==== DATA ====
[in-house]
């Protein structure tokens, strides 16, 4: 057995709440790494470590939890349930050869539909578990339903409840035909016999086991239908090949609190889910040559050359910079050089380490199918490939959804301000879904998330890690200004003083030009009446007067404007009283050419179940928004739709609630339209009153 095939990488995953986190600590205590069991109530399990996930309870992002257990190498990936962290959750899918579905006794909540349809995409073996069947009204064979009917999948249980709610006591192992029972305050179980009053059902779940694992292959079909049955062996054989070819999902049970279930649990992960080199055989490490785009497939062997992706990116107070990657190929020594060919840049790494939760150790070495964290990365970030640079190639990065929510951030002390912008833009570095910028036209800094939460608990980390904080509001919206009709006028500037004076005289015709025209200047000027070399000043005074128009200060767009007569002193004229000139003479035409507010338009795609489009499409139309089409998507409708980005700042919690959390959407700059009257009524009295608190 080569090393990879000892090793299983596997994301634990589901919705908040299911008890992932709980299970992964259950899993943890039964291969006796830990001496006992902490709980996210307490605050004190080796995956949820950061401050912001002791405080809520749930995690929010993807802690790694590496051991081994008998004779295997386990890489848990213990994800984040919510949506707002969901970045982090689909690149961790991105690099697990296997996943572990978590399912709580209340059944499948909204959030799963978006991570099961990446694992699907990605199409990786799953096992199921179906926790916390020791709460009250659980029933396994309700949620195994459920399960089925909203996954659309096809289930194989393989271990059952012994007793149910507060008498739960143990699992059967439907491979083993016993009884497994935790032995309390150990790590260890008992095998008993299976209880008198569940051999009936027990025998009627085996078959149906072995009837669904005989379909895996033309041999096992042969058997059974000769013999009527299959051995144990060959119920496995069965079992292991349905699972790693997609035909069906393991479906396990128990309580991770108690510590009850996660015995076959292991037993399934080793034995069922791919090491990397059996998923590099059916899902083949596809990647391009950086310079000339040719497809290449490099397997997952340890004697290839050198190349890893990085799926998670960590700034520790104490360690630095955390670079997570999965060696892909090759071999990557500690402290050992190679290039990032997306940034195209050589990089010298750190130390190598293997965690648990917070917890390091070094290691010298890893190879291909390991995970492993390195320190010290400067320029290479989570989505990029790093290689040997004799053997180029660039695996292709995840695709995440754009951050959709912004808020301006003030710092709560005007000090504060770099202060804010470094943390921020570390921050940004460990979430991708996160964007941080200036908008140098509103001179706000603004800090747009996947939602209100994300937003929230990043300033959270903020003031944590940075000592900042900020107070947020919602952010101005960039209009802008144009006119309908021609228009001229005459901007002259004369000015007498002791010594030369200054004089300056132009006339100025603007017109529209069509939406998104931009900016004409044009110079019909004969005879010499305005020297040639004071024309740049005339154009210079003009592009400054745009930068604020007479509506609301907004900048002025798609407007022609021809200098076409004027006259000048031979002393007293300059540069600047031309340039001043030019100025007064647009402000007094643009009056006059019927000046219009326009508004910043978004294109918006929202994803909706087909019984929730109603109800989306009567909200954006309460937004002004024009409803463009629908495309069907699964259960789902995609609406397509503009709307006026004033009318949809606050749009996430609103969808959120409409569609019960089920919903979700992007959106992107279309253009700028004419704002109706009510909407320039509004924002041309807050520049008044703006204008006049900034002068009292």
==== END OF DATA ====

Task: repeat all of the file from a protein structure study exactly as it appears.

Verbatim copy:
[in-house]
């Protein structure tokens, strides 16, 4: 057995709440790494470590939890349930050869539909578990339903409840035909016999086991239908090949609190889910040559050359910079050089380490199918490939959804301000879904998330890690200004003083030009009446007067404007009283050419179940928004739709609630339209009153 095939990488995953986190600590205590069991109530399990996930309870992002257990190498990936962290959750899918579905006794909540349809995409073996069947009204064979009917999948249980709610006591192992029972305050179980009053059902779940694992292959079909049955062996054989070819999902049970279930649990992960080199055989490490785009497939062997992706990116107070990657190929020594060919840049790494939760150790070495964290990365970030640079190639990065929510951030002390912008833009570095910028036209800094939460608990980390904080509001919206009709006028500037004076005289015709025209200047000027070399000043005074128009200060767009007569002193004229000139003479035409507010338009795609489009499409139309089409998507409708980005700042919690959390959407700059009257009524009295608190 080569090393990879000892090793299983596997994301634990589901919705908040299911008890992932709980299970992964259950899993943890039964291969006796830990001496006992902490709980996210307490605050004190080796995956949820950061401050912001002791405080809520749930995690929010993807802690790694590496051991081994008998004779295997386990890489848990213990994800984040919510949506707002969901970045982090689909690149961790991105690099697990296997996943572990978590399912709580209340059944499948909204959030799963978006991570099961990446694992699907990605199409990786799953096992199921179906926790916390020791709460009250659980029933396994309700949620195994459920399960089925909203996954659309096809289930194989393989271990059952012994007793149910507060008498739960143990699992059967439907491979083993016993009884497994935790032995309390150990790590260890008992095998008993299976209880008198569940051999009936027990025998009627085996078959149906072995009837669904005989379909895996033309041999096992042969058997059974000769013999009527299959051995144990060959119920496995069965079992292991349905699972790693997609035909069906393991479906396990128990309580991770108690510590009850996660015995076959292991037993399934080793034995069922791919090491990397059996998923590099059916899902083949596809990647391009950086310079000339040719497809290449490099397997997952340890004697290839050198190349890893990085799926998670960590700034520790104490360690630095955390670079997570999965060696892909090759071999990557500690402290050992190679290039990032997306940034195209050589990089010298750190130390190598293997965690648990917070917890390091070094290691010298890893190879291909390991995970492993390195320190010290400067320029290479989570989505990029790093290689040997004799053997180029660039695996292709995840695709995440754009951050959709912004808020301006003030710092709560005007000090504060770099202060804010470094943390921020570390921050940004460990979430991708996160964007941080200036908008140098509103001179706000603004800090747009996947939602209100994300937003929230990043300033959270903020003031944590940075000592900042900020107070947020919602952010101005960039209009802008144009006119309908021609228009001229005459901007002259004369000015007498002791010594030369200054004089300056132009006339100025603007017109529209069509939406998104931009900016004409044009110079019909004969005879010499305005020297040639004071024309740049005339154009210079003009592009400054745009930068604020007479509506609301907004900048002025798609407007022609021809200098076409004027006259000048031979002393007293300059540069600047031309340039001043030019100025007064647009402000007094643009009056006059019927000046219009326009508004910043978004294109918006929202994803909706087909019984929730109603109800989306009567909200954006309460937004002004024009409803463009629908495309069907699964259960789902995609609406397509503009709307006026004033009318949809606050749009996430609103969808959120409409569609019960089920919903979700992007959106992107279309253009700028004419704002109706009510909407320039509004924002041309807050520049008044703006204008006049900034002068009292």